Part 1 of the Baby Boomer Series
It didn't seem like it was all that long after the ER doctor had given us the information about the CT scan and his finding when the surgeon stopped in to see me. I really hadn't expected to see him before I was admitted to the hospital and especially since it was so early in the morning, but there he was.
The ER doctor had mentioned something about having a preference for who he wanted to do my surgery so I wasn't all that surprised to see an elderly gentleman enter the room. He told us his name saying he'd spell it for us but it didn't spell anything like it sounded. Then he began talking about the results of my CT scan and what that indicated to him.
Right down the line the surgeon outlined for us exactly what the ER doctor had told us to expect for my course of treatment. As soon as I was admitted to the hospital, they would do another CT scan. This time it would be done with contrast so they could get better detail on the location of the blockage.
Once that was done I would be given a tap water enema to clear out the portion of my colon below the blockage. That way they could scope me to see exactly what the tumor looked like and what the tissue below it looked like as well. In addition there would be blood work to determine blood type in case transfusions were necessary and the usual session with the anesthesiologist.
The surgeon described the surgery and its goals. Of course, removing all of the cancer was foremost but in addition he would be collecting samples from my lymph nodes for biopsies as well. It would be later after the results of all the biopsies that an oncologist would decide what further treatments I would have based on the results of those tests.
He told me he would do everything he could to not leave me with an ostomy. He assured me he had done many, many surguries that way with very successful outcomes. He also claimed even if he did end up having to perform that procedure, it would be fully reversible so he didn't want me to be worrying about that.
He explained the condition of my bowels would determine whether an ostomy was necessary or not. He would only be able to know that once he was actually in there looking at the tissue itself but from what he had seen so far he really thought he would not have to do that procedure.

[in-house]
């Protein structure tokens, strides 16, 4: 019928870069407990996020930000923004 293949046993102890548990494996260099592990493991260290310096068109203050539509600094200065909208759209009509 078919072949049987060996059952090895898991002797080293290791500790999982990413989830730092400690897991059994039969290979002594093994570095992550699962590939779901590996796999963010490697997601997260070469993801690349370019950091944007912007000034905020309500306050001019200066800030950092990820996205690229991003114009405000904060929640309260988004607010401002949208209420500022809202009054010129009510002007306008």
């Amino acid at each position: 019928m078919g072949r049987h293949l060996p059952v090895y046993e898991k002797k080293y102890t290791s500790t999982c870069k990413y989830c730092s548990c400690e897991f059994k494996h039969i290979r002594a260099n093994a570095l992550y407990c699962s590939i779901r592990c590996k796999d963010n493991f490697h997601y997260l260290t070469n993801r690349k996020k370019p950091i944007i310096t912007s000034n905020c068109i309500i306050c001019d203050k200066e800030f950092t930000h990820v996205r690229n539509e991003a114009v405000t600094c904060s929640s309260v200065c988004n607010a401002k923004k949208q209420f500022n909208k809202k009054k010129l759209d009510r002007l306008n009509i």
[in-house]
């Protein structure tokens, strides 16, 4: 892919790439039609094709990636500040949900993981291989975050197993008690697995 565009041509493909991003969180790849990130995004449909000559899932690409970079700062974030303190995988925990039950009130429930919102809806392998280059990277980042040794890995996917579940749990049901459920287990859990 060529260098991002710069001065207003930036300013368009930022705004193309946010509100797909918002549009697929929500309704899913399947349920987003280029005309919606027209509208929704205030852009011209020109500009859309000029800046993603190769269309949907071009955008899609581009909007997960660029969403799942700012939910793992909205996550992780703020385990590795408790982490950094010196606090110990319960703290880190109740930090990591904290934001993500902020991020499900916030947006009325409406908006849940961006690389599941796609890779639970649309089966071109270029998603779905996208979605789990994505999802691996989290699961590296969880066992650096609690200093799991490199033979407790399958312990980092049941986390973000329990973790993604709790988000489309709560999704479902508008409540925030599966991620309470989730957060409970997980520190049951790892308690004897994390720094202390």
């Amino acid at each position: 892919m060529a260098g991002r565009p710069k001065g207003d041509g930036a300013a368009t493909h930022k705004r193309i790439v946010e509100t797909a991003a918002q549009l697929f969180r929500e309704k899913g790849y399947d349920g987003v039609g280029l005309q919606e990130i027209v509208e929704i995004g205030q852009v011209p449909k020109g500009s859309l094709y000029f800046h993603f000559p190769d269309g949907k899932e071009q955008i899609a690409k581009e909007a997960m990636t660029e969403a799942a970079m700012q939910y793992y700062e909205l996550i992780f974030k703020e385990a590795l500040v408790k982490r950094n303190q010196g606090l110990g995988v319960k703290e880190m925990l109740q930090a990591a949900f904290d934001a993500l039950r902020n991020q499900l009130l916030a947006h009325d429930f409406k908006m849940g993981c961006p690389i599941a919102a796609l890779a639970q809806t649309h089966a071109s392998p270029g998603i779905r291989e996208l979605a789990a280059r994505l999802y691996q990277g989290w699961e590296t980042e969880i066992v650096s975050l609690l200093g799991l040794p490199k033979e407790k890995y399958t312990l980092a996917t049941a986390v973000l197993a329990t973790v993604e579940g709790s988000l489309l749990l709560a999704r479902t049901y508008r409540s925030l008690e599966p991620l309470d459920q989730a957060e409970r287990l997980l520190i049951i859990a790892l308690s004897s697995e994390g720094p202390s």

Before he left, he asked if we had any questions and, of course, neither Dave nor I did. Dave was pretty shell shocked and too over whelmed to be thinking of questions. All the questions racing through my mind had to do with my horses and I knew he couldn't help me with that.
After the surgeon left, a nurse came back in checking me for pain. I remember my frustration at being asked to describe it. Give it a number. Assign it some characteristics like tight, throbbing, sharp etc. To me, it hurt..........it hurt enough I was getting pretty p*ssed off at their silly questions. Wasn't that enough.
Later my perception of my pain would turn out to be a very big issue. One no one saw coming...........and certainly not me. For now, I was administered more pain meds and once again I was a little more comfortable than I had been but I still had plenty of pain.
I tried again to get Dave to go home but he was having none of it. He said he wanted to see me settled into my room before he would leave. Only then would he feel comfortable heading home to help Lindsay with the horses.
It was right around 6 when I heard voices outside in the hall. I recognized the usual mispronunciation of my name and knew there was someone to take me upstairs. My name was mispronounced at least three more times before the process of transferring me to the gurney even started.
Despite the pain meds, I was unable to walk or even stand so getting me onto the gurney was pretty awkward. On the TV you see all kinds of doctors and nurses on each side of a patient making the transfer but that's just television. In real life you're lucky if there are two professionals present, the nurse responsible for you and the professional taking charge of you.
On this day my nurse was probably Lindsay's size so nearly half the size of me and the person to take me to the hospital portion of this building was maybe 2/3 my size. Normally I don't think much about my size but seeing these two smaller women trying to slide me from one gurney to another I felt more than a little aware of my size.
If I hadn't felt so bad, I think I would have laughed. The circumstances should have been one of those impossible feats expected on some weird game or reality show with some awesome reward for getting it done. I thought about my friend, Jean who is a respiratory therapist, and some of the stories she has told about dealing with patients much larger than herself. I didn't want to be the result of either of these women ending up with an aching back.
Fortunately, both women could see there was a problem with this scenario. With only one try at sliding me, they began thinking of other options. I was relieved when they decided I could go on the gurney when one of them came up with the solution for hanging my IV. If I remember correctly that solution was Dave. He became my temporary IV pole and then we were headed down the hall.
To be continued........................
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